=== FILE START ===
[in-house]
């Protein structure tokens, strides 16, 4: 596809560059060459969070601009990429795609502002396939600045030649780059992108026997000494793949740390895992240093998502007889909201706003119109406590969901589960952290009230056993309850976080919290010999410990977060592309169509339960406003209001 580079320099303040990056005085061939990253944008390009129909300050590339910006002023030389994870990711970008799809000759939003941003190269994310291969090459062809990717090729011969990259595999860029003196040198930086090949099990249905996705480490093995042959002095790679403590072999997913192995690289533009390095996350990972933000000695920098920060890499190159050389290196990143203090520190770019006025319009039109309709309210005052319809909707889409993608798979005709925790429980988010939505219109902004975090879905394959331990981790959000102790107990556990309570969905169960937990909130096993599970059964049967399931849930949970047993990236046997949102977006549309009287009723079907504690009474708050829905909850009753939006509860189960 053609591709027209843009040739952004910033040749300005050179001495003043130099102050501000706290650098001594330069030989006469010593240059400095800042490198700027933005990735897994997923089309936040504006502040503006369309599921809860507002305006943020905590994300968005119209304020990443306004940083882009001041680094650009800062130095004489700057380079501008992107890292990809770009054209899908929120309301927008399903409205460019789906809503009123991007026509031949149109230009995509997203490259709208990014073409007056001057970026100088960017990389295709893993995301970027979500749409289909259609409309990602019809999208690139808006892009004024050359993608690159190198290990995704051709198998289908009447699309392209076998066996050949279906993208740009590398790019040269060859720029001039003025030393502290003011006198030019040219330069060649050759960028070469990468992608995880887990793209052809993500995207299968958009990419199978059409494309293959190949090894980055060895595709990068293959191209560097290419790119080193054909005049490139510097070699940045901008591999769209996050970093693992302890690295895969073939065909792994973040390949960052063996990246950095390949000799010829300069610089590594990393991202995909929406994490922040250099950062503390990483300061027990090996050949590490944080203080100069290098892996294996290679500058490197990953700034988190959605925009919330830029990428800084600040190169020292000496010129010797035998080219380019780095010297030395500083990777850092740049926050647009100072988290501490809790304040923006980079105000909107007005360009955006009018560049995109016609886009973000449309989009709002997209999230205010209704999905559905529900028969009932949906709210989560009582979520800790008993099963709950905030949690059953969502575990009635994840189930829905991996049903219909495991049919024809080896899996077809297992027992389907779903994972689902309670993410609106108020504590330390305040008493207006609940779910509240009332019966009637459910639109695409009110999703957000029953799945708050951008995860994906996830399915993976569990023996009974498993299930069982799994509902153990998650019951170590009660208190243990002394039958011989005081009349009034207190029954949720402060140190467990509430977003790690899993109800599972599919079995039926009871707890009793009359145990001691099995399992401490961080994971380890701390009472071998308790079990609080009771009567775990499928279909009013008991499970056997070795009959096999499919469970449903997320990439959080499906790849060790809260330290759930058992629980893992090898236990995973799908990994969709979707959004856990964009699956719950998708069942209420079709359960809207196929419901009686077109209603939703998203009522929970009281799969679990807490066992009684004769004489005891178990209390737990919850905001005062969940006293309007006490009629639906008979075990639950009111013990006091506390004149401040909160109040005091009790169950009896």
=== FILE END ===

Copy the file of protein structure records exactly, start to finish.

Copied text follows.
[in-house]
């Protein structure tokens, strides 16, 4: 596809560059060459969070601009990429795609502002396939600045030649780059992108026997000494793949740390895992240093998502007889909201706003119109406590969901589960952290009230056993309850976080919290010999410990977060592309169509339960406003209001 580079320099303040990056005085061939990253944008390009129909300050590339910006002023030389994870990711970008799809000759939003941003190269994310291969090459062809990717090729011969990259595999860029003196040198930086090949099990249905996705480490093995042959002095790679403590072999997913192995690289533009390095996350990972933000000695920098920060890499190159050389290196990143203090520190770019006025319009039109309709309210005052319809909707889409993608798979005709925790429980988010939505219109902004975090879905394959331990981790959000102790107990556990309570969905169960937990909130096993599970059964049967399931849930949970047993990236046997949102977006549309009287009723079907504690009474708050829905909850009753939006509860189960 053609591709027209843009040739952004910033040749300005050179001495003043130099102050501000706290650098001594330069030989006469010593240059400095800042490198700027933005990735897994997923089309936040504006502040503006369309599921809860507002305006943020905590994300968005119209304020990443306004940083882009001041680094650009800062130095004489700057380079501008992107890292990809770009054209899908929120309301927008399903409205460019789906809503009123991007026509031949149109230009995509997203490259709208990014073409007056001057970026100088960017990389295709893993995301970027979500749409289909259609409309990602019809999208690139808006892009004024050359993608690159190198290990995704051709198998289908009447699309392209076998066996050949279906993208740009590398790019040269060859720029001039003025030393502290003011006198030019040219330069060649050759960028070469990468992608995880887990793209052809993500995207299968958009990419199978059409494309293959190949090894980055060895595709990068293959191209560097290419790119080193054909005049490139510097070699940045901008591999769209996050970093693992302890690295895969073939065909792994973040390949960052063996990246950095390949000799010829300069610089590594990393991202995909929406994490922040250099950062503390990483300061027990090996050949590490944080203080100069290098892996294996290679500058490197990953700034988190959605925009919330830029990428800084600040190169020292000496010129010797035998080219380019780095010297030395500083990777850092740049926050647009100072988290501490809790304040923006980079105000909107007005360009955006009018560049995109016609886009973000449309989009709002997209999230205010209704999905559905529900028969009932949906709210989560009582979520800790008993099963709950905030949690059953969502575990009635994840189930829905991996049903219909495991049919024809080896899996077809297992027992389907779903994972689902309670993410609106108020504590330390305040008493207006609940779910509240009332019966009637459910639109695409009110999703957000029953799945708050951008995860994906996830399915993976569990023996009974498993299930069982799994509902153990998650019951170590009660208190243990002394039958011989005081009349009034207190029954949720402060140190467990509430977003790690899993109800599972599919079995039926009871707890009793009359145990001691099995399992401490961080994971380890701390009472071998308790079990609080009771009567775990499928279909009013008991499970056997070795009959096999499919469970449903997320990439959080499906790849060790809260330290759930058992629980893992090898236990995973799908990994969709979707959004856990964009699956719950998708069942209420079709359960809207196929419901009686077109209603939703998203009522929970009281799969679990807490066992009684004769004489005891178990209390737990919850905001005062969940006293309007006490009629639906008979075990639950009111013990006091506390004149401040909160109040005091009790169950009896």